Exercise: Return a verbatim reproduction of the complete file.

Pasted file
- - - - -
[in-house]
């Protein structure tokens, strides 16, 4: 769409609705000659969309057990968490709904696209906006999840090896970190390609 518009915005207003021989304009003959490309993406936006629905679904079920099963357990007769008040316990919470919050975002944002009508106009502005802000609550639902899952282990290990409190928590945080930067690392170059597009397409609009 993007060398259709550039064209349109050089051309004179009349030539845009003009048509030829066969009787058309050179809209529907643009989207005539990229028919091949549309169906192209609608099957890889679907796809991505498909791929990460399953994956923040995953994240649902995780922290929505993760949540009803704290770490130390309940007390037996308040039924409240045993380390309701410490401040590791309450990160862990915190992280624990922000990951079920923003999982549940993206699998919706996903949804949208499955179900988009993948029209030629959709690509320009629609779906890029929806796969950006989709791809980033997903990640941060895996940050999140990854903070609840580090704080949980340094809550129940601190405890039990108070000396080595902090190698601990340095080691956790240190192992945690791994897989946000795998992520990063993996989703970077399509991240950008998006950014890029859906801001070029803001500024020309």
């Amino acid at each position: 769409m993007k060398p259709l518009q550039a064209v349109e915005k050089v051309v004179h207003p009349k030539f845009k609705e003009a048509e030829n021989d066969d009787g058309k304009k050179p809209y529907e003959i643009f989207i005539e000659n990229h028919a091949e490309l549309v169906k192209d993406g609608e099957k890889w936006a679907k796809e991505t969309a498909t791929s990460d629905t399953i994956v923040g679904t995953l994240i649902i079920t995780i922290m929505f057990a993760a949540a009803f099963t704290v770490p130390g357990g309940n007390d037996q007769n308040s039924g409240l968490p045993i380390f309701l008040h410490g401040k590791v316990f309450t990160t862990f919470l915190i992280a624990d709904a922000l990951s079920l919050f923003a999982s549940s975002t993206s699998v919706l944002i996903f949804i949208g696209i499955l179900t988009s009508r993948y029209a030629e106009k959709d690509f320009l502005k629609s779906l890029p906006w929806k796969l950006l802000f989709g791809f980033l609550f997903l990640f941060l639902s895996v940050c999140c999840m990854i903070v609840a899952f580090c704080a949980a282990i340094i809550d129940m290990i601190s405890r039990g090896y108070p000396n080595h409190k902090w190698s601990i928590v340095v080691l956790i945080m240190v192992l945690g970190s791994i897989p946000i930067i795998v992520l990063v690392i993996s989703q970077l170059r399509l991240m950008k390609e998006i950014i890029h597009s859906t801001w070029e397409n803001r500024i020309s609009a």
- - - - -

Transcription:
[in-house]
């Protein structure tokens, strides 16, 4: 769409609705000659969309057990968490709904696209906006999840090896970190390609 518009915005207003021989304009003959490309993406936006629905679904079920099963357990007769008040316990919470919050975002944002009508106009502005802000609550639902899952282990290990409190928590945080930067690392170059597009397409609009 993007060398259709550039064209349109050089051309004179009349030539845009003009048509030829066969009787058309050179809209529907643009989207005539990229028919091949549309169906192209609608099957890889679907796809991505498909791929990460399953994956923040995953994240649902995780922290929505993760949540009803704290770490130390309940007390037996308040039924409240045993380390309701410490401040590791309450990160862990915190992280624990922000990951079920923003999982549940993206699998919706996903949804949208499955179900988009993948029209030629959709690509320009629609779906890029929806796969950006989709791809980033997903990640941060895996940050999140990854903070609840580090704080949980340094809550129940601190405890039990108070000396080595902090190698601990340095080691956790240190192992945690791994897989946000795998992520990063993996989703970077399509991240950008998006950014890029859906801001070029803001500024020309």
């Amino acid at each position: 769409m993007k060398p259709l518009q550039a064209v349109e915005k050089v051309v004179h207003p009349k030539f845009k609705e003009a048509e030829n021989d066969d009787g058309k304009k050179p809209y529907e003959i643009f989207i005539e000659n990229h028919a091949e490309l549309v169906k192209d993406g609608e099957k890889w936006a679907k796809e991505t969309a498909t791929s990460d629905t399953i994956v923040g679904t995953l994240i649902i079920t995780i922290m929505f057990a993760a949540a009803f099963t704290v770490p130390g357990g309940n007390d037996q007769n308040s039924g409240l968490p045993i380390f309701l008040h410490g401040k590791v316990f309450t990160t862990f919470l915190i992280a624990d709904a922000l990951s079920l919050f923003a999982s549940s975002t993206s699998v919706l944002i996903f949804i949208g696209i499955l179900t988009s009508r993948y029209a030629e106009k959709d690509f320009l502005k629609s779906l890029p906006w929806k796969l950006l802000f989709g791809f980033l609550f997903l990640f941060l639902s895996v940050c999140c999840m990854i903070v609840a899952f580090c704080a949980a282990i340094i809550d129940m290990i601190s405890r039990g090896y108070p000396n080595h409190k902090w190698s601990i928590v340095v080691l956790i945080m240190v192992l945690g970190s791994i897989p946000i930067i795998v992520l990063v690392i993996s989703q970077l170059r399509l991240m950008k390609e998006i950014i890029h597009s859906t801001w070029e397409n803001r500024i020309s609009a």